For more information about CCAP visit the DHS Child Care Assistance webpage.
For questions about the Child Care Assistance Program: firstname.lastname@example.org or call 651-431-4848 If you want to apply, have questions about applying for child care assistance or a specific case, contact your county office, tribal office or contracted agency.
The Certification Pre-application Information Form is the first step required to become a certified child care center in Minnesota. A single Certification Pre-application Information Form can be used for one organization to start the application process for one or more center locations.
It is advised that applicants fill out the Pre-application Information Form electronically. New fields appear when check boxes or buttons are selected. If the pre-application is printed out before it has been completed, some fields may not appear in the printed version.
Note: The form is designed to be completed in Internet Explorer. Open the electronic form option and complete the required fields. Save the form to your computer. Send the form as an email attachment to email@example.com. If using another internet browser (i.e., Google Chrome, Firefox, Safari, Edge), complete the form in the following way: 1) Save the Pre-application Information Form to the computer as a PDF file by clicking the “download the PDF” option below the electronic form link, 2) fill it out using a compatible PDF application (such as the free Adobe Acrobat Reader), 3) Save form again after completing the required fields, and 4) send the completed form as an email attachment to firstname.lastname@example.org.
For troubleshooting and frequently asked questions about completing the electronic form, see the DHS frequently asked questions website for publications and forms.
Accurately identifying the organization and individuals responsible for the administration and operation of a certified license-exempt child care center is a significant step in completing the Pre-Application Information Form. The roles identified on the pre-application are verified by the DHS Licensing Division and entered into the licensing system as the legal entities for the certified center. Use the definitions below to complete the Pre-application Information Form:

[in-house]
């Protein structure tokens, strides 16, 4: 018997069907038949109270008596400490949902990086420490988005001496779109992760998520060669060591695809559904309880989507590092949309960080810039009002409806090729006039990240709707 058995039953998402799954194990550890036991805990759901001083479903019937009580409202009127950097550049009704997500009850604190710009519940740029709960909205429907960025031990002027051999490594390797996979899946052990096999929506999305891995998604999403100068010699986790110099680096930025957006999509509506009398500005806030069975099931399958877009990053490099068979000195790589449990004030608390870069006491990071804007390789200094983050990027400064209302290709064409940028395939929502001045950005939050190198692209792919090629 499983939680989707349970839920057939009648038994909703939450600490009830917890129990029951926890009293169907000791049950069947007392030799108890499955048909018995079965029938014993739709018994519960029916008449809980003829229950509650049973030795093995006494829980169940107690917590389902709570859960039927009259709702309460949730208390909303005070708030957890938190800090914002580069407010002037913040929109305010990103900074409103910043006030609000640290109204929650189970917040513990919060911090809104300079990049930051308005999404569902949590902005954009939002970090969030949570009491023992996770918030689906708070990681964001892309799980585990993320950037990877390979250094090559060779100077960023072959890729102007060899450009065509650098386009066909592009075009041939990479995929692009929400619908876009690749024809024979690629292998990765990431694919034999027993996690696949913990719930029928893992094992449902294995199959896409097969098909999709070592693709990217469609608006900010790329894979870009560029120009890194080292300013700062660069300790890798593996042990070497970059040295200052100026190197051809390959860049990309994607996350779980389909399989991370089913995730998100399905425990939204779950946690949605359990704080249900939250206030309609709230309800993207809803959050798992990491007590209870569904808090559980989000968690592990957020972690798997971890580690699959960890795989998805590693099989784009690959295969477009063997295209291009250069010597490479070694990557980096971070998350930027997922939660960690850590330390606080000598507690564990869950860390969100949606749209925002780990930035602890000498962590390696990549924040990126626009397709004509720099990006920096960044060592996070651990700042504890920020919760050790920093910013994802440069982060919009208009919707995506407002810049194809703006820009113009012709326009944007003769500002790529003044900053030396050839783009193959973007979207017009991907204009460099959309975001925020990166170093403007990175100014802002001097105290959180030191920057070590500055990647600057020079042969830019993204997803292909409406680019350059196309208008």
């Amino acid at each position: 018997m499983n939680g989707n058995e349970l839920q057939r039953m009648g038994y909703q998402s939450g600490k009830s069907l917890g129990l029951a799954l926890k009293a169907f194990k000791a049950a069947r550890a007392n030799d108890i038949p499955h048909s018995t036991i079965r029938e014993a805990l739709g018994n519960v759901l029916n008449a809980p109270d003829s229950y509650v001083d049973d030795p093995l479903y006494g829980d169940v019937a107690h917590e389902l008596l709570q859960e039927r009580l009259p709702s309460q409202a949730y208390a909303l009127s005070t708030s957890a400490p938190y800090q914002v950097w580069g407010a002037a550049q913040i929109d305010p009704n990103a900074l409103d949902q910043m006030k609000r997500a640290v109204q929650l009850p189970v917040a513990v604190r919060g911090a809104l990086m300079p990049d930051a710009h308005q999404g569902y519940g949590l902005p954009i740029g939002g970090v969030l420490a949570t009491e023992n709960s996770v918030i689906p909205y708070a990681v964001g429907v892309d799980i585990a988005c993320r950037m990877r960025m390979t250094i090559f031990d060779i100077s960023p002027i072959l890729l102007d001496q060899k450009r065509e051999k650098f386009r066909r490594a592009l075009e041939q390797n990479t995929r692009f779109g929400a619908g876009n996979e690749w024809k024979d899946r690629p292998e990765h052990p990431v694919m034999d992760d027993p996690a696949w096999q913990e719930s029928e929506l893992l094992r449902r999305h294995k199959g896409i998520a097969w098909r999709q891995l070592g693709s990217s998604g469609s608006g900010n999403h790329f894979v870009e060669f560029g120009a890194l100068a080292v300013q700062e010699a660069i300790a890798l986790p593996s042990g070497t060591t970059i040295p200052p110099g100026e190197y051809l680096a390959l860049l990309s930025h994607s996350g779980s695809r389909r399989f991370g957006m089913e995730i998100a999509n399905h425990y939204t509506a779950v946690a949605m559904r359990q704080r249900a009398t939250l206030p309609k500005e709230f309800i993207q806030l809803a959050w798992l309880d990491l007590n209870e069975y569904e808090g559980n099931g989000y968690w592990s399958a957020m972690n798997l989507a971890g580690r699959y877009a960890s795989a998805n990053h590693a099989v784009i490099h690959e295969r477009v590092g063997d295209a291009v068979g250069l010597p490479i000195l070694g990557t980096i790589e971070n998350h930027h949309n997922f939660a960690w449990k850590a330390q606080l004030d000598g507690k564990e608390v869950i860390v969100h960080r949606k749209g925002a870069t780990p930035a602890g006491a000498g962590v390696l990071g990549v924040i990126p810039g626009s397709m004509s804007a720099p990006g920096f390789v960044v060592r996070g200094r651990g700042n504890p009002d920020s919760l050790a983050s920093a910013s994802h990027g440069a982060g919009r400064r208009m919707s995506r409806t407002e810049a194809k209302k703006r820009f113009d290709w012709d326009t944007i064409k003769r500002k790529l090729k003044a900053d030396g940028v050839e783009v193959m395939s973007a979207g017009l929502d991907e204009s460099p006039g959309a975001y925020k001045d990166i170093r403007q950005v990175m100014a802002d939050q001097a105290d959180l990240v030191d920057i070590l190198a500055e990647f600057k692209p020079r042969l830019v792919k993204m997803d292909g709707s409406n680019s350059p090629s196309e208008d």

Once the pre-application form is complete, return the pre-application form to DHS by email: email@example.com OR by mail: DHS Division of Licensing, Attn: Certification, PO Box 64242, St. Paul, MN 55164-0242.
The final stage of Phase I of the application process occurs when the pre-application form is received and assigned to a licensor who will work with the applicant through the rest of the application process. While waiting for communication, the applicant should begin collecting the seven documents required for submission in Phase II.
Minnesota law requires individuals affiliated with a certified child care center, as defined in Minnesota Statutes, section 245C.02, subdivision 6a, to have a background study completed by the Department of Human Services (DHS). A resource is available to assist in the identification of Who Needs a Background Study in a certified license-exempt child care center.
As a part of phase II, when information is entered into the licensing system, it will prompt an email to be sent to the certification holder contact person to set up a NETStudy 2.0 background study account for the certification holder. Certification holders are responsible for ensuring background studies are completed as required. Delays in completing background studies during the application process can extend the timeline for granting certification.
The Background Studies Division has additional information about background study requirements for child care providers on the Background Study website. Information about the background study system and how to initiate child care background studies is found on the NETStudy 2.0 website.
Once an applicant has access to the online application portal, the applicant will complete the following information:
A certification licensor will work with the designated center operator via communication in the online portal during this phase of the application. If a submitted document is not complete, or is deficient because the information submitted does not meet certification requirements, the certification licensor will identify what is missing or deficient in a notice. The applicant will have 45 days to resubmit the document.
Legal authority: Minnesota Statutes, section 245H.03, subdivision 3
A certified center must provide documentation showing that a fire inspection was completed within the previous three years prior to obtaining certification. Documentation of compliance with fire marshal inspection requirements will be reviewed by a licensor before a center will be granted certification.